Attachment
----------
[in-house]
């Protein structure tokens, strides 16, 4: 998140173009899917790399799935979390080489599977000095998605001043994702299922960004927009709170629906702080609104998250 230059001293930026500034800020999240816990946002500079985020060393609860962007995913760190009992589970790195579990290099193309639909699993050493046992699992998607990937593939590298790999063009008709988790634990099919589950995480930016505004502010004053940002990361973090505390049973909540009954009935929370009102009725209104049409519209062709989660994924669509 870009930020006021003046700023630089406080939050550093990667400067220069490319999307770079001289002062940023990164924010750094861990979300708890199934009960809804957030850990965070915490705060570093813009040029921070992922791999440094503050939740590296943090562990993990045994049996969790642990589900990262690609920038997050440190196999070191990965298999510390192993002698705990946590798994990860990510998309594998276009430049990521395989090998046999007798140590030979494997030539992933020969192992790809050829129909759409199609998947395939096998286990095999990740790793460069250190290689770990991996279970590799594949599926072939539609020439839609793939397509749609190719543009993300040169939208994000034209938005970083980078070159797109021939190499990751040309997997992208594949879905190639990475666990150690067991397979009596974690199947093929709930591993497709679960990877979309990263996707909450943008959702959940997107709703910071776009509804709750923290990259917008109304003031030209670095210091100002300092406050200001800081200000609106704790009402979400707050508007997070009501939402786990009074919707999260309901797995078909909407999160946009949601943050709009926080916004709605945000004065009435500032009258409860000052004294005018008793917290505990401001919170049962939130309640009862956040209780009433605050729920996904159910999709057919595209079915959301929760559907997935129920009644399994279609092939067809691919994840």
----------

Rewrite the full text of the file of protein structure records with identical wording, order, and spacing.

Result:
[in-house]
């Protein structure tokens, strides 16, 4: 998140173009899917790399799935979390080489599977000095998605001043994702299922960004927009709170629906702080609104998250 230059001293930026500034800020999240816990946002500079985020060393609860962007995913760190009992589970790195579990290099193309639909699993050493046992699992998607990937593939590298790999063009008709988790634990099919589950995480930016505004502010004053940002990361973090505390049973909540009954009935929370009102009725209104049409519209062709989660994924669509 870009930020006021003046700023630089406080939050550093990667400067220069490319999307770079001289002062940023990164924010750094861990979300708890199934009960809804957030850990965070915490705060570093813009040029921070992922791999440094503050939740590296943090562990993990045994049996969790642990589900990262690609920038997050440190196999070191990965298999510390192993002698705990946590798994990860990510998309594998276009430049990521395989090998046999007798140590030979494997030539992933020969192992790809050829129909759409199609998947395939096998286990095999990740790793460069250190290689770990991996279970590799594949599926072939539609020439839609793939397509749609190719543009993300040169939208994000034209938005970083980078070159797109021939190499990751040309997997992208594949879905190639990475666990150690067991397979009596974690199947093929709930591993497709679960990877979309990263996707909450943008959702959940997107709703910071776009509804709750923290990259917008109304003031030209670095210091100002300092406050200001800081200000609106704790009402979400707050508007997070009501939402786990009074919707999260309901797995078909909407999160946009949601943050709009926080916004709605945000004065009435500032009258409860000052004294005018008793917290505990401001919170049962939130309640009862956040209780009433605050729920996904159910999709057919595209079915959301929760559907997935129920009644399994279609092939067809691919994840």